Timothy and I are obsessed with food. I would rather go out to eat than go to the cinema, or a party, or to buy new clothes. It’s a silly thing to spend money on, since it’s not like it hangs around for very long. But food, glorious food. I almost always want some more.
Imagine our bewilderment, then, when our delightful firstborn turned out to be not much of a fish-and-chip off the old block. Henry is a temperamental eater at best. Dinner is a chore to be endured until a) we let him out of the high chair to go play, or b) it’s dessert time. I’ve spent more hours than I care to admit cajoling things into his mouth, picking them out of my hair, and bashing my head against the wall in frustration. I worry about being a pansy and letting him get into bad habits, but I don’t want eating to be stressful for him. It’s such a hard balance to strike. So over the past six months, I’ve gathered an arsenal of tricks that I pull out and reshuffle, depending on what works that day. I dare say these will have to be totally revised once I have a toddler.
If you’ve got a nose-wrinkler, see if any of these help.
1. Establish a meal routine
Henry needs to know that, at certain points of the day, we eat. I try to keep his mealtimes as consistent as possible. His best meal is breakfast, because he knows that as soon as he wakes up, it’s time to eat. I put him in his high chair about ten minutes beforehand, and give him a toy to play with. It eases him in gently. And he likes the challenge of seeing how many times he can drop the toy off the tray before the food arrives.
2. Force the first taste, then back off
This boy came with a built-in assumption that everything on a spoon is his mortal enemy. He’ll refuse it before he’s tried it. So I literally pin him down to get the first spoon in his mouth, then give him a while before the next one to decide whether he likes it. I try not to push him, but the deal is that he has to try it once.
3. Run the operation like a tapas bar
When I first started trying to make Henry eat, I went to Tesco, bought everything the health visitor recommended, and put a little bit of everything on his tray at once. It was too much for him to think about – our usual problem at mealtimes – and he didn’t eat anything at all. These days I give him one thing to concentrate on at once: I’ll drop off a couple of pieces of bagel in front of him, then go away. Five minutes later I’ll come back with chicken slices. Five minutes after that I’ll come back again with cucumber. It seems to work better. Maybe he just feels a bit Spanish at the moment.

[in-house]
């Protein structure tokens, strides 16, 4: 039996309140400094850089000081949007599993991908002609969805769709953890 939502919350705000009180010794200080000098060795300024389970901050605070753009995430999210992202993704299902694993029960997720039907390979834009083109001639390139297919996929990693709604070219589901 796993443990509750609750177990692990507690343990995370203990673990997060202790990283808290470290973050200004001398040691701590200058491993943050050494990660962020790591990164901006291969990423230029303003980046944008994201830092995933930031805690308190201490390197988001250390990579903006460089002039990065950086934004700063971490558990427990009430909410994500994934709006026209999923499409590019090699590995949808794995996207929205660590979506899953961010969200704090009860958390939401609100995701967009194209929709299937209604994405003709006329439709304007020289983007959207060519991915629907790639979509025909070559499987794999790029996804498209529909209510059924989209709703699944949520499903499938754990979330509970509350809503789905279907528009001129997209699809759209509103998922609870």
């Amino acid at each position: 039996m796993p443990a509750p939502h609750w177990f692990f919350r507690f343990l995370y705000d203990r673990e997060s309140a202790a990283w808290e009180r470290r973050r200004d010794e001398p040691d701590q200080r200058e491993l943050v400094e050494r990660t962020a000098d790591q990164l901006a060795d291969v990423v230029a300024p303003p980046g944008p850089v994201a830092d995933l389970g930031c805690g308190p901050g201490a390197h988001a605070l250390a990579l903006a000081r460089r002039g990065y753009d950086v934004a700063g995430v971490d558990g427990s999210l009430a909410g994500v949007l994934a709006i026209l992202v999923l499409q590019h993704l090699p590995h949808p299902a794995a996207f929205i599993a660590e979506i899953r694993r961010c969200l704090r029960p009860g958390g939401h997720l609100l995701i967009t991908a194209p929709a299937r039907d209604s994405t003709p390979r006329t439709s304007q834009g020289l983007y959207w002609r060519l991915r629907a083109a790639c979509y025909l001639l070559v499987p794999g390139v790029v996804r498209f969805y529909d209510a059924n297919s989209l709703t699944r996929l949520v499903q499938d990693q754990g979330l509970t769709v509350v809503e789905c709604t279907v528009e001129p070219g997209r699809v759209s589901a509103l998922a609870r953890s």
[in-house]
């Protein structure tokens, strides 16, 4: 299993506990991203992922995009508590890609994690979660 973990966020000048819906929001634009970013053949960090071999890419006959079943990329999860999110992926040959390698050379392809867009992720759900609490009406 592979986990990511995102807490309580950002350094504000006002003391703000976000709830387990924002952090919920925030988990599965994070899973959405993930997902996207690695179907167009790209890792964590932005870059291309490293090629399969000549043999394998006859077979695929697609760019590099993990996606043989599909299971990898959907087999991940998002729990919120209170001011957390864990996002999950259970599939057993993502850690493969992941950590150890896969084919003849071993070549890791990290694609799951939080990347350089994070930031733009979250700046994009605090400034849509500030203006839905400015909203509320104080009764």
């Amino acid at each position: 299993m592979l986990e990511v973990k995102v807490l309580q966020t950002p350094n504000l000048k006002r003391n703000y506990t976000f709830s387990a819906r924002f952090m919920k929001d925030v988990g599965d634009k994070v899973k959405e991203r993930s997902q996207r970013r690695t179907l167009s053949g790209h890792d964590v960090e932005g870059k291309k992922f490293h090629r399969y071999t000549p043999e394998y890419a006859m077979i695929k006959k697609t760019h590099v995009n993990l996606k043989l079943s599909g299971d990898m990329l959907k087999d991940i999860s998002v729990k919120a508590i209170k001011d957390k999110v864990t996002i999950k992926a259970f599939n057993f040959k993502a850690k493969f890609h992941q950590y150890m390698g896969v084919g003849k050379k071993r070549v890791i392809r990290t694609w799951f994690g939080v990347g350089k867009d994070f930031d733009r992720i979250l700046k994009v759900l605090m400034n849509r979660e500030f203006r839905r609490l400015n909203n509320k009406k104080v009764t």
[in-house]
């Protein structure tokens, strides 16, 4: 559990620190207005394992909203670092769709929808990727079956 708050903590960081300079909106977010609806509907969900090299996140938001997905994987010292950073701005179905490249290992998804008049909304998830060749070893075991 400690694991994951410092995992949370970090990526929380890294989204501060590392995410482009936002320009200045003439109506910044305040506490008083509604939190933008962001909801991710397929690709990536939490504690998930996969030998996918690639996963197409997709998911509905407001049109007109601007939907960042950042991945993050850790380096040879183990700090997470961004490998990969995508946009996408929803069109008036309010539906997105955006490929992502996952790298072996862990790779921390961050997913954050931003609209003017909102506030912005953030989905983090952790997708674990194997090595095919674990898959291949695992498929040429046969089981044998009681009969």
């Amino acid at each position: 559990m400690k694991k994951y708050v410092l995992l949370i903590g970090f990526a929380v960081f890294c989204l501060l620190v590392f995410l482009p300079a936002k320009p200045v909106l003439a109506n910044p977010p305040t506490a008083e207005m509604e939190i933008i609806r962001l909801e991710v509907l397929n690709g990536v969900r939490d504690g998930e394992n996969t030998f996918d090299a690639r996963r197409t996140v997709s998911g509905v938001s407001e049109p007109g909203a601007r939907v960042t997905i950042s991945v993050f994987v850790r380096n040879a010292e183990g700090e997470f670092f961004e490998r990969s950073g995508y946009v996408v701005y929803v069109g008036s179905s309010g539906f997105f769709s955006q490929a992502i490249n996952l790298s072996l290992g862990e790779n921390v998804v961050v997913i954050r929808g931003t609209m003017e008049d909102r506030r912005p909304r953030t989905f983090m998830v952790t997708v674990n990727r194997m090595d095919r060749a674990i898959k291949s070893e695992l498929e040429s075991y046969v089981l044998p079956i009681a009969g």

4. Think global
If your fussy eater is anything like mine, one day he’ll refuse to eat something that the previous day he buried his face in. So there’s no advantage in sticking to the same, safe foods. If you’re eating something spicy, seasoned or otherwise unusual, you’ve got nothing to lose by giving him some. I try him with anything we’re eating, and thus far he’s shown a surprise enthusiasm for chilli pasta, onion bhajis, korma sauce and sweet and sour chicken. For now, at least.
5. Don’t snack
I used to give Henry raisins and organic baby snacks to munch on while I got dinner ready, then found that the little he was eating shrank to nothing at all. While his appetite is small, we don’t snack at all. If he’s going to fill up on cereal bars, you might’s well not cook.
6. The old two-spoon trick
One of Henry’s best stalling techniques is grabbing the spoon out of my hands while we eat. It’s not that he wants to feed himself – yet – he just wants to play with it and stop me using it for food transport. So I give him a spoon to play with, and keep a second one for myself. BUSTED.
7. Keep emergency rations
No matter what kind of day he’s having, Henry will eat two things: fruit pots, and strawberry fromage frais. So on days when the only things he’s put in his mouth are the batteries he’s managed to prise out of the remote control (AGAIN), I know I can always fill him up before bed. I keep a couple in my bag in case we’re caught short while we’re out.
8. Give praise, and then space
There are so many books that tell you to sit with your child and eat while they eat. No good in this house. Most days, Henry is more of a basilisk consumer: he eats better when I’m not looking at him. So I applaud him wildly when he chews something, and then leave him to get on with it.
9. Be flexible
One of the things that has really bothered me is that I don’t want meals to be a battleground. Not so soon, anyway. So the rule is that he eats in his chair, but some days, if he’s really upset, he gets to eat on my knee instead. He hated the bib so much that he was getting too cross to eat, so we got rid of it and he just gets dirty clothes. Routines are good, but not every day is the same. Which leads me on to…
10. Don’t sweat it
The last time I checked (and trust me, I’ve googled it more than once), very few children starve voluntarily. If he has two bites and throws everything else away, the chances are that’s all he wanted. As long as he’s going through enough nappies, is happy and has lots of energy – and no one could accuse this boy of lacking in beans – then don’t worry about it.
Is there anything else that works for you? Welcome to Club Spoon-Thrower. May the force be with you, my friend.
Ice cream is not the answer. Unless it’s been a REALLY bad day.